AT THE beginning of "On connait la chanson," also known as "Same Old Song," SS Officer Von Choltitz (Gotz Burger) gets a phone call -- direct from der Fuehrer -- to destroy Paris. He resists Adolf Hitler's order and Paris is saved.

But in Alain Resnais's marvelously playful movie, written by Agnes Jaoui and Jean-Pierre Bacri, the unspoken question is: Just what "Paris" did Von Choltitz think he was saving?

If he was protecting the city of lights and romance, as serenaded by the likes of Maurice Chevalier and Charles Aznavour, then Resnais has an ingeniously mischievous rejoinder.

But first, let me attempt to summarize the storyline. It's complicated. Odile Lalande (Sabine Azema) is an assured control freak, who ignores everyone's needs but her own. So she's unaware that her husband Claude (Pierre Arditi) wants to leave. And she has little patience for her tour guide-sister Camille (Agnes Jaoui), who is complaining of panic attacks, nausea and depression.

Meanwhile Simon (Andre Dussollier), a real estate agent, who writes radio plays on the side, falls for Camille after attending one of her tours. But unknown to Simon, Camille has already fallen for Marc (Lambert Wilson), who just happens to be Simon's obnoxious, cell phone-toting boss.

Marc, a sleazy sort, is also selling an apartment to Odile and Claude without telling them an enormous building is about to obscure their lovely view.

Confused? The point is, everyone's entangled in the same social web without even realizing it. Paris seems to be the capital of souring relationships, unrequited affection and pre-diagnosed depression. People are either trying to leave their partners, or chasing the wrong one, or suffering from acute blues. And in this movie, part musical, part relationship roulette, and most definitely a tribute to "The Singing Detective" creator Dennis Potter, the characters are likely at any minute to burst into song.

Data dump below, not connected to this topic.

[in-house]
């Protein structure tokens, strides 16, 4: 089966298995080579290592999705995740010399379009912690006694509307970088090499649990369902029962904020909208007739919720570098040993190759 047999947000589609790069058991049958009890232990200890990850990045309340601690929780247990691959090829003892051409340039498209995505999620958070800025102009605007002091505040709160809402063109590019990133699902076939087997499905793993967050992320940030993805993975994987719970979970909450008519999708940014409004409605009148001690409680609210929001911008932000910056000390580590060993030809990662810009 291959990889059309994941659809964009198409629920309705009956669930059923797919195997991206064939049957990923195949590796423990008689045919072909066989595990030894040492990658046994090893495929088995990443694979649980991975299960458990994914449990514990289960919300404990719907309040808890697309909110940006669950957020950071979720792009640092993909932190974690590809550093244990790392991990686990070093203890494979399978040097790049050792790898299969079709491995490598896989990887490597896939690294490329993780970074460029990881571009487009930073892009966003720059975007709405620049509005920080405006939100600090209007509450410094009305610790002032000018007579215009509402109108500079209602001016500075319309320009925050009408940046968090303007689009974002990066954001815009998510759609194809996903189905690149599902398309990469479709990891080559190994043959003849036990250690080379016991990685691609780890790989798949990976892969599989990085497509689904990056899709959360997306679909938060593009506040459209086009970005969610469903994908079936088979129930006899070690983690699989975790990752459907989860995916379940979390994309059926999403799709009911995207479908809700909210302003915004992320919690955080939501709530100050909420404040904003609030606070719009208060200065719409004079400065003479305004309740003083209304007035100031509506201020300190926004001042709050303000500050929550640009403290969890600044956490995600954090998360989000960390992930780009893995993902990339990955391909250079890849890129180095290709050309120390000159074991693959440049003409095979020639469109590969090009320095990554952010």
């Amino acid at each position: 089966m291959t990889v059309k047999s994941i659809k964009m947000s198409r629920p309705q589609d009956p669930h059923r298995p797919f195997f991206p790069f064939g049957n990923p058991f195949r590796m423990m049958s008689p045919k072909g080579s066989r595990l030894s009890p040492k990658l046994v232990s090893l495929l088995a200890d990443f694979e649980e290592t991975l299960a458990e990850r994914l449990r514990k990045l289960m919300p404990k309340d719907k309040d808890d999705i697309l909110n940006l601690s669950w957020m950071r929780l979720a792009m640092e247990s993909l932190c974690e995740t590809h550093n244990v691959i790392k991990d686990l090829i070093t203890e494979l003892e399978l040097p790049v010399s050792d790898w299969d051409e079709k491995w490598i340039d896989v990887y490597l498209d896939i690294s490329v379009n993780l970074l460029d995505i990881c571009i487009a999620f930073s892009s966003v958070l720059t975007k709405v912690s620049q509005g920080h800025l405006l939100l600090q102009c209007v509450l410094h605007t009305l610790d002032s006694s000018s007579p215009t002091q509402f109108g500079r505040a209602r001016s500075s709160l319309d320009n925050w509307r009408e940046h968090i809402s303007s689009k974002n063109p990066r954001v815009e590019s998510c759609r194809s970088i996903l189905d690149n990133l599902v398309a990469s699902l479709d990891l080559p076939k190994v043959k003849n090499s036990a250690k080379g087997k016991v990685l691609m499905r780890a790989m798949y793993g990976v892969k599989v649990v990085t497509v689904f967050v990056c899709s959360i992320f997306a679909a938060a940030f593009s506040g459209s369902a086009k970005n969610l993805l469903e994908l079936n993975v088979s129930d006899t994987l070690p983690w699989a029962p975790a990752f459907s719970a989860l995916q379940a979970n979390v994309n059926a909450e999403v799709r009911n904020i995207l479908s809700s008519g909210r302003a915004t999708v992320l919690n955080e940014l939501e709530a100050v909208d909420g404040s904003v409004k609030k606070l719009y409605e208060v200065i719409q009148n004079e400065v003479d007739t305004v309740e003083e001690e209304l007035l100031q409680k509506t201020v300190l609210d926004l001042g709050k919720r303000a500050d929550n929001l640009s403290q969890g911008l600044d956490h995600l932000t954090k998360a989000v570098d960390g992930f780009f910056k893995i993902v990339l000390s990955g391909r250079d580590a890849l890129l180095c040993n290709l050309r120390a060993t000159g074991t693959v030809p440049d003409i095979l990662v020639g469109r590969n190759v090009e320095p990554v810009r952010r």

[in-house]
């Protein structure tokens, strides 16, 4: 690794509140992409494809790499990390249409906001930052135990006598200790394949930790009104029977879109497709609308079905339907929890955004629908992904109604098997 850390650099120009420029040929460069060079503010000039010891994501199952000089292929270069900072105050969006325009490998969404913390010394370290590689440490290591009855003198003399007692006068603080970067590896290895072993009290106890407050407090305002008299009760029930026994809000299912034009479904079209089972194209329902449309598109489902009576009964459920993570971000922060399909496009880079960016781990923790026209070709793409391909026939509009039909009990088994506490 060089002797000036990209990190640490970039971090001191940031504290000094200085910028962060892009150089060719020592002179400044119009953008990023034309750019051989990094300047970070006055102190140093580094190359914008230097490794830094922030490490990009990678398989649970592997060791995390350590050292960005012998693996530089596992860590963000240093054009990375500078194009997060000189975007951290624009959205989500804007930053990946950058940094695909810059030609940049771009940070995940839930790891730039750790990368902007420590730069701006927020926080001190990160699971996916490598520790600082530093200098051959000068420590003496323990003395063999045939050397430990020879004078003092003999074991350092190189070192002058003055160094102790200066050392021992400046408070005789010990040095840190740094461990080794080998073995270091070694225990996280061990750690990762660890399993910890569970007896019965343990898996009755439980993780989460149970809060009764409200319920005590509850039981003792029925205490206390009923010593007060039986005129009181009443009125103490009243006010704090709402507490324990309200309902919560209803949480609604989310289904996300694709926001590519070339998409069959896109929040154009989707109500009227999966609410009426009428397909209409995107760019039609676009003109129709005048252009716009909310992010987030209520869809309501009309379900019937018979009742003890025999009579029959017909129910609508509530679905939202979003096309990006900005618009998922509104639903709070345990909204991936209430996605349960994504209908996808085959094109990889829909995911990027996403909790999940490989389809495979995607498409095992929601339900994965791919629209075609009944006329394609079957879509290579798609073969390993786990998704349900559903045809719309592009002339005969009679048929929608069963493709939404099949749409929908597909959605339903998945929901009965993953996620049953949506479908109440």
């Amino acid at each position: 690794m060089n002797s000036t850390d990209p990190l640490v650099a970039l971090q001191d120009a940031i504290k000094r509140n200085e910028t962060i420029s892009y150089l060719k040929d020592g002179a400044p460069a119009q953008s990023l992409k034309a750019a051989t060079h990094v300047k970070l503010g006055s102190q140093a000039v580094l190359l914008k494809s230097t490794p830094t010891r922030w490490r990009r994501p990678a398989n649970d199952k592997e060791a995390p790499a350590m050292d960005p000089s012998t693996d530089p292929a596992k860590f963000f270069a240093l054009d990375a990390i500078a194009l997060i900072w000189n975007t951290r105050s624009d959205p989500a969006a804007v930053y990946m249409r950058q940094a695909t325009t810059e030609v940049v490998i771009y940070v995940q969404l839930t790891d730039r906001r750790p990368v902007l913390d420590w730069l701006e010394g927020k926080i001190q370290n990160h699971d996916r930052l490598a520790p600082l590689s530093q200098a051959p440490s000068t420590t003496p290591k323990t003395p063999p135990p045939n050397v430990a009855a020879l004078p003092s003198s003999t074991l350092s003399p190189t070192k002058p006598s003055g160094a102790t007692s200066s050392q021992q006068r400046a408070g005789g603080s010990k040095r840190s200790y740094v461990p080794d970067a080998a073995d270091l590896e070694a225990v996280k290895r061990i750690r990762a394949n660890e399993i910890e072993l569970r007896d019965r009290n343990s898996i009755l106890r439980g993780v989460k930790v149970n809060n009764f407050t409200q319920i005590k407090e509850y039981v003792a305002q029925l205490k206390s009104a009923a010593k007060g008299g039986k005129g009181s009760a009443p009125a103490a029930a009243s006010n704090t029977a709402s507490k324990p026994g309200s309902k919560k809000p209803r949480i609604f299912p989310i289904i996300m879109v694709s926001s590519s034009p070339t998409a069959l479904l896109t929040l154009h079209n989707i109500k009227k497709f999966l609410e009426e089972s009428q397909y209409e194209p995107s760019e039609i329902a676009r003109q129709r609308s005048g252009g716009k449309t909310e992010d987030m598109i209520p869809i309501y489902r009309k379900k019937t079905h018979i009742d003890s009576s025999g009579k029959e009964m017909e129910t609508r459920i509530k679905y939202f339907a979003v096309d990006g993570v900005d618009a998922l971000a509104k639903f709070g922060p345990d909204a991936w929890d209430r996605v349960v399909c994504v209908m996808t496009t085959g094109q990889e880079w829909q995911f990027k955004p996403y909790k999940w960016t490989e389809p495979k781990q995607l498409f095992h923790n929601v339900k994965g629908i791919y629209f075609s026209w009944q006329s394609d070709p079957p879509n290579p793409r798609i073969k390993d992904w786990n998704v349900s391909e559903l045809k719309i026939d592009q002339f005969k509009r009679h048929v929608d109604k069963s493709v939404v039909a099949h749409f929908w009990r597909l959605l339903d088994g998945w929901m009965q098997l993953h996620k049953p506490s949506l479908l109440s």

Well, they don't sing, exactly. Resnais, a veteran of French cinema, has been a lifelong fan of musicals. But he doesn't make the characters go into gymnastic song-and-dance routines. Instead, they lip-synch well-known French standards from Chevalier, Aznavour, Gilbert Becaud and a variety of pop oldsters and new-sters. And after mouthing a few lines of the song, they go right back into the conversation, as if nothing happened. Their listeners (just as likely to sing themselves at some other point) are equally unperturbed. The effect is odd, amusing and rather sweet.

The effect shares similarities with Jacques Demy's "The Umbrellas of Cherbourg," Potter's "Pennies From Heaven," or Woody Allen's "Everybody Says I Love You," in which music has an entirely different dimension. Instead of transporting you away from the scene, the music brings you closer. You're suddenly thrust into an almost philosophical mode about the artifice of musicals, but you're nonetheless entertained.

ON CONNAIT LA CHANSON (SAME OLD SONG) (Unrated, 120 minutes) -- In French with subtitles. Contains nothing objectionable. At the Cinema Arts Fairfax.